First, as Buber ( 10) long ago asserted, the equation of love with a feeling is invalid. If the view that has been taken in this paper be granted-that love is a relationship in which Romeo gives Juliet a place in his world characterized by aspects such as investment in her well-being, admiration, exclusivity, and commitment-it is hard to see how such a complex relationship could be reduced to a simple feeling. Rather, loving someone is a more comprehensive state of affairs that includes feelings of strong affection, but also includes much more. A helpful parallel here might be found in the assertion that "Rivalry is not the name of a feeling, but there are feelings of rivalry." In this proposition, the first term ("rivalry") denotes a certain relationship that comprises a number of aspects. The second term ("feelings of rivalry") designates what it feels like at certain (but far from all) times to be so related. It is the same with love. Finally, even if we wished to equate love with a feeling, we would be forced to ask, "Which feeling?," since loving another as a rule encompasses many feelings in addition to that of warm affection: yearning for the beloved when she is away, concern for her when she is ill or in jeopardy, sympathy for any plight she might be in, anxiousness for the furtherance of her best interests, and enjoyment of her company, to name but a few.
Its intellectual adequacy aside, the view that love is a feeling is demonstrably maladaptive for its adherents, and is so for several reasons. First, reducing love to a feeling takes a profound human bond and trivializes it. If Juliet's love for Romeo is not a committed relationship to him, but only a private feeling or sensation that she experiences, why attach any major importance to it (certainly it is nothing to die for!)? Perhaps, as some have suggested, it is merely the experience of some internal biochemical events. Second, feeling states are inherently ephemeral. Notoriously, they come and go. Were Juliet to view her love, or that of Romeo, as such an ephemeral feeling state, then she would ipso facto have grave questions and concerns about any possible permanency of love. Indeed, she would quite reasonably view it as an inevitably transitory passion. Third, and closely related to the previous point, if Juliet were to equate love with certain feelings, this would serve her poorly in assessing her relationship to Romeo at critical times. Clearly, there are dry spells in all relationships-periods of antagonism, boredom, frustration, preoccupation with other pursuits, and more. If individuals were to equate the two questions, "Do I still love X?" and "Am I having strong affectionate feelings for X right now?," this would scarcely be a sound method of appraisal, and would pose an active danger to the permanency of all love relationships.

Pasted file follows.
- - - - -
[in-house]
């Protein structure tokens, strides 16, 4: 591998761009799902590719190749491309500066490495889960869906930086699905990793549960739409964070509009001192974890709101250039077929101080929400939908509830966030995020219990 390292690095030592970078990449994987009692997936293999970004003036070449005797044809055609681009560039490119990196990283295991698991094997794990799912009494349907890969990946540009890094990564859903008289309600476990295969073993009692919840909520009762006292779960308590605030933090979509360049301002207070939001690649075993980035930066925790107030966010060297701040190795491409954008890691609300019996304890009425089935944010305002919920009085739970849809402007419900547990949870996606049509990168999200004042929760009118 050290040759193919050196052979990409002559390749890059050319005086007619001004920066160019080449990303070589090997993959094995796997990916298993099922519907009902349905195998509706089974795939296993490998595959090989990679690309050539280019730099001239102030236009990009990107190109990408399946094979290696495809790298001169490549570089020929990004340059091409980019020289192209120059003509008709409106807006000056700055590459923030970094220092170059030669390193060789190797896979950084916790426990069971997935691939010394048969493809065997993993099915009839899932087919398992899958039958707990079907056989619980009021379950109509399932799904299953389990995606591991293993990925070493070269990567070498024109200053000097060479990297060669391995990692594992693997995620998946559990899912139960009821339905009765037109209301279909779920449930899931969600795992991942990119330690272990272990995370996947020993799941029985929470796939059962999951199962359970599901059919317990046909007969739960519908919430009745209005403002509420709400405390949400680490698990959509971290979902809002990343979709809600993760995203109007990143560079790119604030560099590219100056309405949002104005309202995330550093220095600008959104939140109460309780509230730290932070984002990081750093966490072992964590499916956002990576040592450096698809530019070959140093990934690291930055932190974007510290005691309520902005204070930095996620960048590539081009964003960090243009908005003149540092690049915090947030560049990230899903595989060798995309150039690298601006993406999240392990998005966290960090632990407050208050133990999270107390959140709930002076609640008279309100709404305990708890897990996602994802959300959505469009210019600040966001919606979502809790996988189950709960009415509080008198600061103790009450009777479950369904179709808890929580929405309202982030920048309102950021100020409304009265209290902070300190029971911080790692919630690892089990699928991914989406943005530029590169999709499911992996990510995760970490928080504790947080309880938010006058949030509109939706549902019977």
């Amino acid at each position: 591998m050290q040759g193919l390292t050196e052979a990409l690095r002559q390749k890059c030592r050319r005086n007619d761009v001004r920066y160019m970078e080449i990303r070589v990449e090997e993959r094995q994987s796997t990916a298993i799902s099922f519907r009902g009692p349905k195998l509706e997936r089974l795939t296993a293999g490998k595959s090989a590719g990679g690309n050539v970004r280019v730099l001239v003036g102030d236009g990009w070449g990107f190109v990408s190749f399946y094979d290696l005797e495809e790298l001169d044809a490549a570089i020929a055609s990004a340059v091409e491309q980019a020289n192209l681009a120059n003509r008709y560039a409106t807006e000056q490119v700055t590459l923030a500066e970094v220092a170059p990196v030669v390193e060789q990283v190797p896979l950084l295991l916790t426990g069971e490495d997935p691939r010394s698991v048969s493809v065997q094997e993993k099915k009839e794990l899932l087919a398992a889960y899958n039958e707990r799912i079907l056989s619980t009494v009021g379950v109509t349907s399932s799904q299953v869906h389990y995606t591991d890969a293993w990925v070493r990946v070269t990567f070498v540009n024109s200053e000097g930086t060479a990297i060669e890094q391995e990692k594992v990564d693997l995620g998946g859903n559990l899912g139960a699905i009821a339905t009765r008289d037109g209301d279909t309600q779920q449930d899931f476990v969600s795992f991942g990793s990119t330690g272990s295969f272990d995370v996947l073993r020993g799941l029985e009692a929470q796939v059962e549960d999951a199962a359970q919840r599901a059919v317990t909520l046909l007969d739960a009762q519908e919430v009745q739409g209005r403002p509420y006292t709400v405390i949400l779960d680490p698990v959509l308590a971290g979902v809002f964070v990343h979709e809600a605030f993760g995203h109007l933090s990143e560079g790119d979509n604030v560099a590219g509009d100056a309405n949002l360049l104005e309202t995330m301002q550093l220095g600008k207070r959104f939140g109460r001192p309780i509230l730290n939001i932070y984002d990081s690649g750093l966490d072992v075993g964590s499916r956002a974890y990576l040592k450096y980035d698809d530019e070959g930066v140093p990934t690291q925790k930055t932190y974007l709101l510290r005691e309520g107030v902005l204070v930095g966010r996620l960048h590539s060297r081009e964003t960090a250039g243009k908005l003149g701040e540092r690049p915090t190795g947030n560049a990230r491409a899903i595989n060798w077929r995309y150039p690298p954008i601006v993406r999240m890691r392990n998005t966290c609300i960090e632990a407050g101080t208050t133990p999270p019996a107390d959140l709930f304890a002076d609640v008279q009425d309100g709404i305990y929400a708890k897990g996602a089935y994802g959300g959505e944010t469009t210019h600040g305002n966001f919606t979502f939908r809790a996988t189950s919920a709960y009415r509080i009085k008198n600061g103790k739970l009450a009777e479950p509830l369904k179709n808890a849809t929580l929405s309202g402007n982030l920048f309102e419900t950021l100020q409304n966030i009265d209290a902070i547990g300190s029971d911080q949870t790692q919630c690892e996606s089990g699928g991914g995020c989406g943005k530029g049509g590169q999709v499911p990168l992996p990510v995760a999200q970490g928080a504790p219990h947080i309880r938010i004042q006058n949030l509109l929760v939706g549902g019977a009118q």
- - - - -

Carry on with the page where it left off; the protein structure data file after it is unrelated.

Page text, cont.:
While I wish to avoid the equation of love with a feeling, I do not wish to deny the importance of feelings. Certainly, how individuals in love relationships do feel about one another is a matter of great importance to them, and there are good reasons why this should be so. Feelings designate what Putman ( 14) has called "an actors' knowledge of relationship" (p. 133). That is to say, where our knowledge of the relationships between others is derived primarily through observation, our knowledge of our own relatedness comes importantly through our feelings. Thus, Juliet's feelings of love for Romeo are vital experiences informing her of her relatedness to him. Should they wane, and wane for a very long time, this too would be informative. Their absence would be information to her that something was amiss in their relationship, and that the nature of this something needed to be established and appropriate action taken. Depending on the particulars, this might range all the way from addressing an unresolved issue to dissolving the relationship. Thus, the position taken here is that feelings have their (very considerable) value as a kind of critical knowledge. However, in the end, they are knowledges of relationship, and should not be confused with the relationship itself. Love, one might say, is deeper than feeling. Love is the real world connectedness that feelings can only be feelings about.
Problematic Conception: Love as Self-Interested Attachment
Such a "theory of love" reduces love to self-interest, and in doing so becomes in effect a denial of the reality of love. The view is problematic on both empirical and conceptual grounds. Empirically, one does observe relationships (of romantic, as well as parental, brotherly, and other forms of love) in which one person exhibits a deep and selfless concern for the well-being of another, and even at times relationships in which such persons sacrifice their well-being for the other. An example of such a relationship was the subject of Elegy for Iris, a true account of the devoted care by an elderly man, John Bayley, for his wife, the famous novelist Iris Murdoch, who had become completely disabled by Alzheimer's disease, and who clearly would never recover and be "of use" to him again ( 16). While the determined reductionist may still insist that, "Really, despite appearances to the contrary, his actions are motivated primarily by self-interest," the observed facts of the case, taken on their face, strongly indicate a man who is quite unselfishly devoted to his wife's welfare.